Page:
Design Characteristics of Hybrid Vehicles with Road Test Results from Several Prototypes
Published November 11, 1985 by IATO in Indonesia
Annotation ability available
The utilisation of a hybrid vehicle concept enables the vehicle to be designed for specific traffic situations. Automobiles and medium to light commercial vehicles operate predominantly in suburban traffic where stop/start driving situations use large quantities of fuel because of the continuous conversion of engine power to kinetic energy and its subsequent absorption in the braking system. In addition, most vehicles operated in the suburban environment are powered by spark ignition engines. Thus energy storage or a continuously variable transmission would enable the engine to be operated at or near the peak efficiency, so increasing the fuel economy of the vehicle significantly.
At the other end of the spectrum of operating conditions, i.e. highway speed driving, there is little to be gained by carrying energy storage elements on automobiles and buses. However with the advent of very low drag, articulated vehicles, energy storage on a 40 tonne semi-trailer, to help supply some potential energy for hill climbing and to absorb the kinetic energy on downhill running, is an attractive proposition.
The paper describes the context in which any hybrid vehicle might have an application either to save fuel, reduce emissions, improve performance, reduce noise or improve drive-ability. The paper also describes the experience with the design of five vehicles in the Department of Mechanical Engineering, two of which have been extensively road tested and two of which are currently undergoing road tests.
CitationBullock, K., "Design Characteristics of Hybrid Vehicles with Road Test Results from Several Prototypes," SAE Technical Paper 852276, 1985.
- Bullock, K.J. (1980) “Hybrid Gasoline-Electric Automobiles”. The Engineering Conference, Adelaide, April, 1980, I.E.Aust.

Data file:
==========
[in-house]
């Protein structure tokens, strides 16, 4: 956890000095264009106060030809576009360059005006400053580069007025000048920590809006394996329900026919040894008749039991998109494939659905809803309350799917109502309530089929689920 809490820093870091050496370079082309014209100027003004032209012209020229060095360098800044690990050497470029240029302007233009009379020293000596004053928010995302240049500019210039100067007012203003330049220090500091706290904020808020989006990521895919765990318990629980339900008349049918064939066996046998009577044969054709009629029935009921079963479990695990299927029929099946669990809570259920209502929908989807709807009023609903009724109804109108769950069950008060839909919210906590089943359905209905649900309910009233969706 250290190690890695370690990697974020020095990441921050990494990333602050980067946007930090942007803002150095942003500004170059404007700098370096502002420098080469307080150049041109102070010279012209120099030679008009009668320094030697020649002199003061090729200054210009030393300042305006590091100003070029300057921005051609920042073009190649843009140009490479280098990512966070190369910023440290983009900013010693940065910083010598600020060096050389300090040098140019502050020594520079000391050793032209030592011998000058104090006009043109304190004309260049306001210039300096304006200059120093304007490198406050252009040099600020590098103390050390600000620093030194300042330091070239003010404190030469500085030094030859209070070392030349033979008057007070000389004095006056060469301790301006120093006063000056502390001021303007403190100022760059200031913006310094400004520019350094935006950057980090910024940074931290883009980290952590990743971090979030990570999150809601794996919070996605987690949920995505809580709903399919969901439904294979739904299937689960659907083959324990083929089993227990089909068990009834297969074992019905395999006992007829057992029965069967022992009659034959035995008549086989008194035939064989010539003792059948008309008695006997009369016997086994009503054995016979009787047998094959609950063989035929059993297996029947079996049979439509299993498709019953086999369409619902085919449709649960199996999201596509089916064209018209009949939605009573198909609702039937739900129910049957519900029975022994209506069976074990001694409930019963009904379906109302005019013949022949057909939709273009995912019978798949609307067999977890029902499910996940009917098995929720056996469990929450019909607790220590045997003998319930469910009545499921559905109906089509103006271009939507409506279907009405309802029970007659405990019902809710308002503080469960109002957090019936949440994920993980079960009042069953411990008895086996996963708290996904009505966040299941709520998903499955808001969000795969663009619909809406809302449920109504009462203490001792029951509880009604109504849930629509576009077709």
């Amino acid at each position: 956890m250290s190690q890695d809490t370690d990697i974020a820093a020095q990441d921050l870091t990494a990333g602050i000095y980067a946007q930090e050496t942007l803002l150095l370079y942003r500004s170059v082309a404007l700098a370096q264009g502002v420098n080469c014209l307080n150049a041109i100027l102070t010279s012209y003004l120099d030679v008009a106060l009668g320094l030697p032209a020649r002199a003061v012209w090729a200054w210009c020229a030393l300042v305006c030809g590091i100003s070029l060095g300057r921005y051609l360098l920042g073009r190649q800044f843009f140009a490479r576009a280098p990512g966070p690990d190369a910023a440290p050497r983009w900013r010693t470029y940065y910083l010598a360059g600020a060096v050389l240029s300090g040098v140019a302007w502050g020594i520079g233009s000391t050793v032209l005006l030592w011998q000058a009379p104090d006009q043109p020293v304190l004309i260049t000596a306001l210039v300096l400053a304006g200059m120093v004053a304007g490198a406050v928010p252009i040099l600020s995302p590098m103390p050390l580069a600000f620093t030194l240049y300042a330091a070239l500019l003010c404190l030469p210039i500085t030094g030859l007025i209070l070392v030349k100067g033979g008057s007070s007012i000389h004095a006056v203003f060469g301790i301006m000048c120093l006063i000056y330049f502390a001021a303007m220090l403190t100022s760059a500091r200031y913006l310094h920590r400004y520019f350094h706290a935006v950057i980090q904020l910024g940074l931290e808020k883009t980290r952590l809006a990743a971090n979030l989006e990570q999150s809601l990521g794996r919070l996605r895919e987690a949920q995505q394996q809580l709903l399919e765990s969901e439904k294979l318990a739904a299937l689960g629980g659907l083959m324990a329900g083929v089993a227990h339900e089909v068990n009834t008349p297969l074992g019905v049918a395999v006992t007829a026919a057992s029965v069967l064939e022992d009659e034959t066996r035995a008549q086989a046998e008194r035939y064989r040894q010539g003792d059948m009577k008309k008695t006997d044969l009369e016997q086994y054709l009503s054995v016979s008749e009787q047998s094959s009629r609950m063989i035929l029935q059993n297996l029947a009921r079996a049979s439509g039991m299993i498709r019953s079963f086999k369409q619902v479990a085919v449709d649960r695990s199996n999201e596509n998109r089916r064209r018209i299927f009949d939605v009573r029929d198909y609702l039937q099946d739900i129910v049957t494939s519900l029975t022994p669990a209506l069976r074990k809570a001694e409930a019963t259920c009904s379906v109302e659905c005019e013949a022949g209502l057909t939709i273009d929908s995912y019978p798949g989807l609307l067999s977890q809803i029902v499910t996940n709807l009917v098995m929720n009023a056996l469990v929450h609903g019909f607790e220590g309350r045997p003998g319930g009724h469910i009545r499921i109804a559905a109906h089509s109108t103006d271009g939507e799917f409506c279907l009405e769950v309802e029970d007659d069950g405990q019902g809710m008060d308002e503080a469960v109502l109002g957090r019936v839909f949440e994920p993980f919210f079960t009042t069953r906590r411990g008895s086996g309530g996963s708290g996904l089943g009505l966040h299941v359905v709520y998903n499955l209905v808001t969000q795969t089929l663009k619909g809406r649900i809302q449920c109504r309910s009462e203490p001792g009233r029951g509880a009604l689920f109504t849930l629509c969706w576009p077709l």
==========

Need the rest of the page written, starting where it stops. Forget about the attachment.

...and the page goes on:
- Bullock, K.J. (1982) “Driving Cycles”, Joint SAE/ARRB 2nd Conference on Traffic Energy and Emissions, Melbourne, May, 1982.
- Bullock, R.M. (1985) “Private Communications”, Dept. Mech. Eng. University of Queensland, June, 1985.
- Dunn, H.S. et al (1972) “High pressure hydraulic hybrid with regenerative braking”, SAE 729145
- Easingwood-Wilson et al (1977) “An instrumented car to analyse energy consumption on the road”. Transport and Road Research Laboratory Report 787, 1978.
- Gilmore, D.B. & Bullock, K.J. (1982) “An on-road evaluation of a 1500 kg multipurpose hybrid vehicle with trimodal energy storage”. Proceedings XIX International FISITA Congress. Society of Automotive Engineers, Melbourne, 1982.
- Gilmore, D.B., Bullock, K.J., Webb, I.R. and Vint, M. (1984). “Fuel Efficient Internal Combustion Engine-Electric Urban Transport Vehicles”, ISATA Congress, Italy, Sept., 1984.
- Henderson, A. (1985) “Private Communications”. Dept. Mech. Eng. University of Queensland, June, 1985.
- McConachie, P.J. (1981) “Electric Vehicle Performance Requirements for Traffic Compatibility” Motor Vehicle Fuel Conservation Workshop, Dept. of National Development and Energy.
- Stringer, I.A. & Bullock, K.J. (1984) “A Regenerative Road Load Simulation”, Paper 84 5115, XX FISITA Congress, Vienna May 1984.
- Watson, H.C., (1978) “The prediction of emissions and fuel consumption in real driving conditions”. SAE, I.Mech.E., I.E.Aust. Melbourne, Oct. 1978.
- Wouk, V. (1976) “An Experimental ICE/Battery-Electric Hybrid with low Emissions and Low Fuel Consumption Capability”, SAE Congress Feb. 1976, Detroit, Paper 760123.